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Household consumption through recent recessions

Listed author(s):
  • Thomas Crossley

    ()

    (Institute for Fiscal Studies and Institute for Fiscal Studies, University of Essex)

  • Hamish Low

    ()

    (Institute for Fiscal Studies and Trinity College, Cambridge)

  • Cormac O'Dea

    ()

    (Institute for Fiscal Studies)

This paper examines trends in household consumption and saving behaviour in each of the last three recessions in the UK. We identify several dimensions along which the most recent recession (the so-called 'Great Recession') has been different from those that occurred in the 1980s and 1990s. These include its depth and length as well as the composition of the cutbacks in expenditure - with a greater reliance on cuts to nondurable expenditure than was seen in previous recessions. We show that, both inside and outside recessions, the extent to which the growth in durable purchases is more volatile than growth in nondurable purchases has declined over the past 15 years. Finally, we present evidence that suggests that two aspects of fiscal policy in the UK in 2008 and 2009 - the temporary reduction in the rate of VAT and a car scrappage scheme - had some success in encouraging households to bring forward some durable purchases.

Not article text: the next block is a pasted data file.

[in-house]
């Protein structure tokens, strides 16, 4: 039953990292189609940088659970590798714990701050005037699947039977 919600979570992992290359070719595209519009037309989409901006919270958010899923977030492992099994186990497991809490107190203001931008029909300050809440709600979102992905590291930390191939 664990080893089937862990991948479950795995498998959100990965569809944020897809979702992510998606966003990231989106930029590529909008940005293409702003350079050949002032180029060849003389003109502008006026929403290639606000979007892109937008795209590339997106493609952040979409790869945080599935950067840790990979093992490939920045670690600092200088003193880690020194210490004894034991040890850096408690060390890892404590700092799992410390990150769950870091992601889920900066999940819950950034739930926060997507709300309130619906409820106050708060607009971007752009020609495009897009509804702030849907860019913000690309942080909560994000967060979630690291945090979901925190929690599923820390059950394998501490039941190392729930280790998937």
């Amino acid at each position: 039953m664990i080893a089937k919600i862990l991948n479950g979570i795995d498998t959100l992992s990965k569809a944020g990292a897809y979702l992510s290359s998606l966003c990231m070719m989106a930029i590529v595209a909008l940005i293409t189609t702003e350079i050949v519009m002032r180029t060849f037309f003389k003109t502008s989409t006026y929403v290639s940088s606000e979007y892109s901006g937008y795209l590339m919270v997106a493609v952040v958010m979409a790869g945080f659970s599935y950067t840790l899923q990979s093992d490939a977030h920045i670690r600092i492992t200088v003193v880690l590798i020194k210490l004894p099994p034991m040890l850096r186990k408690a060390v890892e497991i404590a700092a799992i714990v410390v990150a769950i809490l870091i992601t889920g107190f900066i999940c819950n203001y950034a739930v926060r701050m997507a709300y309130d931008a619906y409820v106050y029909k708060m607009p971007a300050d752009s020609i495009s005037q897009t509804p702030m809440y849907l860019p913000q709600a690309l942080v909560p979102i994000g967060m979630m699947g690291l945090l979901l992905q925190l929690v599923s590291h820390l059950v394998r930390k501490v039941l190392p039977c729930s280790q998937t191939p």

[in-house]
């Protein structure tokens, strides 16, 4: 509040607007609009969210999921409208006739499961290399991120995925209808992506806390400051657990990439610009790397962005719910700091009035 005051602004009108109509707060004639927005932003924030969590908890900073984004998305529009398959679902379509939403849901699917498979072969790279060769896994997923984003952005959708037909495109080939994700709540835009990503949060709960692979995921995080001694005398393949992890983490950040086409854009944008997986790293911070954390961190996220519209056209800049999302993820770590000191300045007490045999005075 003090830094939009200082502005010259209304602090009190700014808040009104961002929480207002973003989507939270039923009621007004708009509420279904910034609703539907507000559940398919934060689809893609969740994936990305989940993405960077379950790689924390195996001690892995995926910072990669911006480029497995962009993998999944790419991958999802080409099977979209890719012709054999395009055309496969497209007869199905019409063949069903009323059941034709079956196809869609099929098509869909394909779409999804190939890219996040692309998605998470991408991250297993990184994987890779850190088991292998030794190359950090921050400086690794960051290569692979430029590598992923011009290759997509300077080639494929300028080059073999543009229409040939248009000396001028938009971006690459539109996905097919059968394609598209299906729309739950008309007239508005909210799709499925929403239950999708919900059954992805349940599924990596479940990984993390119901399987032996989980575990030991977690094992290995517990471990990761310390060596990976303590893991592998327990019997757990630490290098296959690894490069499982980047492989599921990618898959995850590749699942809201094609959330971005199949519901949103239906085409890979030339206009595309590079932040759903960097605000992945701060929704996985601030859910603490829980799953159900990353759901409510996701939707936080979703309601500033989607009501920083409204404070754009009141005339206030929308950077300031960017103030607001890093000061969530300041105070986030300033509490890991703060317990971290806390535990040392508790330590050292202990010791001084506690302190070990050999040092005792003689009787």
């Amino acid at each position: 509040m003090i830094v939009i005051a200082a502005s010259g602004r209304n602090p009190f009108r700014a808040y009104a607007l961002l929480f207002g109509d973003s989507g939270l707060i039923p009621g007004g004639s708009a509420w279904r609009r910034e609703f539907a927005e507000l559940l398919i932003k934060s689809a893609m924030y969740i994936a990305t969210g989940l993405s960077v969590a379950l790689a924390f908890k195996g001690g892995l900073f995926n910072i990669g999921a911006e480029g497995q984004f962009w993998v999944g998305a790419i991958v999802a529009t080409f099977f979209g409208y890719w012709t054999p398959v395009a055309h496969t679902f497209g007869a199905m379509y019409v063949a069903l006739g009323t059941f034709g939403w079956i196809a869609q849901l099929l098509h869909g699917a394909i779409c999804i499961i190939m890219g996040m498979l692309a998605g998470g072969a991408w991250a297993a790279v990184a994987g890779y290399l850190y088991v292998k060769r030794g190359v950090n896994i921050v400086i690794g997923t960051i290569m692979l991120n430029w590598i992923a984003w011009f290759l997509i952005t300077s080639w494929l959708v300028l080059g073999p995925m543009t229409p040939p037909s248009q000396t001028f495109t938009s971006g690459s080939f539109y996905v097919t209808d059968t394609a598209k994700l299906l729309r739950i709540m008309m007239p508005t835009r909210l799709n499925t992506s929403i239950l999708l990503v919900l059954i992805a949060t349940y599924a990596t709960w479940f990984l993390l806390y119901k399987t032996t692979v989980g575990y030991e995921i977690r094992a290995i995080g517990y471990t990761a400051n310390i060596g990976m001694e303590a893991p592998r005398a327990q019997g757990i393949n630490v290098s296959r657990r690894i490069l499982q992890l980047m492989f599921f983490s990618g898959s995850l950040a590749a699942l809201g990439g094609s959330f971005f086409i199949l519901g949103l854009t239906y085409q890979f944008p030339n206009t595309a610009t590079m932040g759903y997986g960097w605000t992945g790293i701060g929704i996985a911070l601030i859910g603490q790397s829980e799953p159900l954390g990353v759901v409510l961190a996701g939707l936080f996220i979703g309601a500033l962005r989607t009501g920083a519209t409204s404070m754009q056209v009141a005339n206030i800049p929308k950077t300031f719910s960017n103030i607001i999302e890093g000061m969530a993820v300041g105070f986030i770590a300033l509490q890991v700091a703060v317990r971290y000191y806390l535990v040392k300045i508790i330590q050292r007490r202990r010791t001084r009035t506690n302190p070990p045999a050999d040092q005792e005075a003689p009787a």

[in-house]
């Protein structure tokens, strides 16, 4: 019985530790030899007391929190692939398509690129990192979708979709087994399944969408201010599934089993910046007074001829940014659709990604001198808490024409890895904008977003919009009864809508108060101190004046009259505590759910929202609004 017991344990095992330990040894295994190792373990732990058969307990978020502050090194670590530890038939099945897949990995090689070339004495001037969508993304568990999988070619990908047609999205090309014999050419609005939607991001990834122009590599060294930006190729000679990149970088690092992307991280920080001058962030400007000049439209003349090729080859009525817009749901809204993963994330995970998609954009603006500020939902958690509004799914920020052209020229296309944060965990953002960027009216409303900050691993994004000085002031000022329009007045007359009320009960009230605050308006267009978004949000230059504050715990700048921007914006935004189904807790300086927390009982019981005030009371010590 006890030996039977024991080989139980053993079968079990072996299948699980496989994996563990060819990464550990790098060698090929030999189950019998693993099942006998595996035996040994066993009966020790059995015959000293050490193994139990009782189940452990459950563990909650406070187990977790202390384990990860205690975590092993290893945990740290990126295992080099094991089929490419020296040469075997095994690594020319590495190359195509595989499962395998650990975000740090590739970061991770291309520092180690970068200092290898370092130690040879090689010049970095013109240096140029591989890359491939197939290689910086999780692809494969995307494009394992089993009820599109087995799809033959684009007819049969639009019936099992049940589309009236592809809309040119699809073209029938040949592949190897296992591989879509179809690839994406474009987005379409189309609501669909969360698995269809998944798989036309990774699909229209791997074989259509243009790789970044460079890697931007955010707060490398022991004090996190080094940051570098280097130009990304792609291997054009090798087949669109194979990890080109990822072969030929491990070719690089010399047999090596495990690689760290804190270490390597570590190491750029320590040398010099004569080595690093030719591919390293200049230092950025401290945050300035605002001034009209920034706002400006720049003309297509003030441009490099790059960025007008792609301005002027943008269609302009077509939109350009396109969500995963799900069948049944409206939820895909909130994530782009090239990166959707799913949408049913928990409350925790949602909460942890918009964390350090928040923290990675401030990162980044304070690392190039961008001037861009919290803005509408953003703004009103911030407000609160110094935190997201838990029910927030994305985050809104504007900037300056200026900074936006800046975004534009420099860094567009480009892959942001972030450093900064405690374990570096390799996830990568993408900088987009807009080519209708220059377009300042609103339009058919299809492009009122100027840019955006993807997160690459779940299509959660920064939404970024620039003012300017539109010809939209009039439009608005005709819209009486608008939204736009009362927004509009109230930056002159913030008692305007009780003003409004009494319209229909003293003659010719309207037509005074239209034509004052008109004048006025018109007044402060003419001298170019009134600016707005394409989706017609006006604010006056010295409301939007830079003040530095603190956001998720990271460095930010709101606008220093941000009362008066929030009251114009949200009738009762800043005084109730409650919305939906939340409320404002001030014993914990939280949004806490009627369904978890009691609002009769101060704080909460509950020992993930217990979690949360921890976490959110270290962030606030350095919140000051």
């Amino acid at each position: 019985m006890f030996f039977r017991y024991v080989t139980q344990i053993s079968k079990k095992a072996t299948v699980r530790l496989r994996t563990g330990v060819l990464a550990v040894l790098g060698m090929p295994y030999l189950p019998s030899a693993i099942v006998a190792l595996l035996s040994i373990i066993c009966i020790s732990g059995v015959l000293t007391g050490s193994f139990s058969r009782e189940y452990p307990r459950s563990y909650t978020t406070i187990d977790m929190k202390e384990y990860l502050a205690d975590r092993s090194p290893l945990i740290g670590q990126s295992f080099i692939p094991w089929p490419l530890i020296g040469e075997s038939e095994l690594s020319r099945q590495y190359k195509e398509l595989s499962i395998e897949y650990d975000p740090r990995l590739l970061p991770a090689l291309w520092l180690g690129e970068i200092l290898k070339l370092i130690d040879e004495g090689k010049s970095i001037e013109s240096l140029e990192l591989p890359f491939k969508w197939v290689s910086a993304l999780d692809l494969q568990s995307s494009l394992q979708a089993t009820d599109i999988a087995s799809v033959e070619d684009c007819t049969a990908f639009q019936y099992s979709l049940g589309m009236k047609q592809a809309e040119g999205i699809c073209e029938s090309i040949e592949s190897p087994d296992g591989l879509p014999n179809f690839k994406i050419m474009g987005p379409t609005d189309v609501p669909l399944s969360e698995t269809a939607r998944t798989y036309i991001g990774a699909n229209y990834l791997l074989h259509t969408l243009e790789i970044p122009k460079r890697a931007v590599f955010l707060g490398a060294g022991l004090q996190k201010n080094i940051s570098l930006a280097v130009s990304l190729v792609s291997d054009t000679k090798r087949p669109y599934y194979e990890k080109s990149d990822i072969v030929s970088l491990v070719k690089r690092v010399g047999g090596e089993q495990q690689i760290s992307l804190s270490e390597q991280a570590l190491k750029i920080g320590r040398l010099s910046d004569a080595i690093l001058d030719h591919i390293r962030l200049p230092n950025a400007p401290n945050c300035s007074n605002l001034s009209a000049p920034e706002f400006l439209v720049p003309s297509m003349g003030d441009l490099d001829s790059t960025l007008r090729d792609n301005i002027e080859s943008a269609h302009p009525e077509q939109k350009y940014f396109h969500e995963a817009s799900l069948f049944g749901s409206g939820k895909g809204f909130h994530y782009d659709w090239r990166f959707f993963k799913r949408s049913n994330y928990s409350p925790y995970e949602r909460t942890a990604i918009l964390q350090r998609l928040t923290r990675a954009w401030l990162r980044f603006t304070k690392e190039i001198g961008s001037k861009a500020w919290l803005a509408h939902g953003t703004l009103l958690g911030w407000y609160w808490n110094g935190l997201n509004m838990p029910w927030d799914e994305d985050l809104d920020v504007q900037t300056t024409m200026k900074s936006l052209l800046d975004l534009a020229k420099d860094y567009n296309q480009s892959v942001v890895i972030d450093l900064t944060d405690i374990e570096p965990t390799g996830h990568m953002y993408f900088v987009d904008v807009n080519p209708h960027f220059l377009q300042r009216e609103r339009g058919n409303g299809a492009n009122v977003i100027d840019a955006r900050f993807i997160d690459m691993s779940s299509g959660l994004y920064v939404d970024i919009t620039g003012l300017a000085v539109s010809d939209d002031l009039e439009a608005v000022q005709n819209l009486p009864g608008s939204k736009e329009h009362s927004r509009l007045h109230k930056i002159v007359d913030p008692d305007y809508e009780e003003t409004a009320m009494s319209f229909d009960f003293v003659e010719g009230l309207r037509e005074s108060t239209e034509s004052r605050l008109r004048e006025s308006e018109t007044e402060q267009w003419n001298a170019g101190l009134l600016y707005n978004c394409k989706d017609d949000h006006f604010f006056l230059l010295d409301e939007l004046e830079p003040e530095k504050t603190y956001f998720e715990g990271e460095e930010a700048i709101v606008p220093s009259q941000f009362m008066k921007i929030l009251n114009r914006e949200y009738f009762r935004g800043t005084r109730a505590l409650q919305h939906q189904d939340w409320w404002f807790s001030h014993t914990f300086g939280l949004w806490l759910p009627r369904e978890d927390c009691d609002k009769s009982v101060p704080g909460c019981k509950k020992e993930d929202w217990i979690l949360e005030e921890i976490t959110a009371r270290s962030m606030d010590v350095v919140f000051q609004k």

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File URL: http://www.ifs.org.uk/wps/wp1118.pdf
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Paper provided by Institute for Fiscal Studies in its series IFS Working Papers with number W11/18.

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Date of creation: 19 Oct 2011
Handle: RePEc:ifs:ifsewp:11/18
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  1. Paul Gregg & Jonathan Wadsworth, 2010. "Employment in the 2008–2009 recession," Economic & Labour Market Review, Palgrave Macmillan;Office for National Statistics, vol. 4(8), pages 37-43, August.
  2. N/A, 2009. "On the Recession," Local Economy, London South Bank University, vol. 24(3), pages 253-253, May.
  3. Richard Blundell & Ben Etheridge, 2010. "Consumption, Income and Earnings Inequality in Britain," Review of Economic Dynamics, Elsevier for the Society for Economic Dynamics, vol. 13(1), pages 76-102, January.
  4. Martin Browning & Thomas F. Crossley, 2009. "Shocks, Stocks, and Socks: Smoothing Consumption Over a Temporary Income Loss," Journal of the European Economic Association, MIT Press, vol. 7(6), pages 1169-1192, December.
  5. Richard Blundell, 2009. "Assessing the Temporary VAT Cut Policy in the UK," Fiscal Studies, Institute for Fiscal Studies, vol. 30(1), pages 31-38, 03.
  6. Allan Layton & Anirvan Banerji, 2003. "What is a recession?: A reprise," Applied Economics, Taylor & Francis Journals, vol. 35(16), pages 1789-1797.
  7. Brewer, Mike & O'Dea, Cormac, 2012. "Measuring living standards with income and consumption: evidence from the UK," ISER Working Paper Series 2012-05, Institute for Social and Economic Research.
  8. Mark Aguiar & Erik Hurst, 2005. "Consumption versus Expenditure," Journal of Political Economy, University of Chicago Press, vol. 113(5), pages 919-948, October.
  9. Martin Browning & Thomas F. Crossley, 2000. "Luxuries Are Easier to Postpone: A Proof," Journal of Political Economy, University of Chicago Press, vol. 108(5), pages 1022-1026, October.
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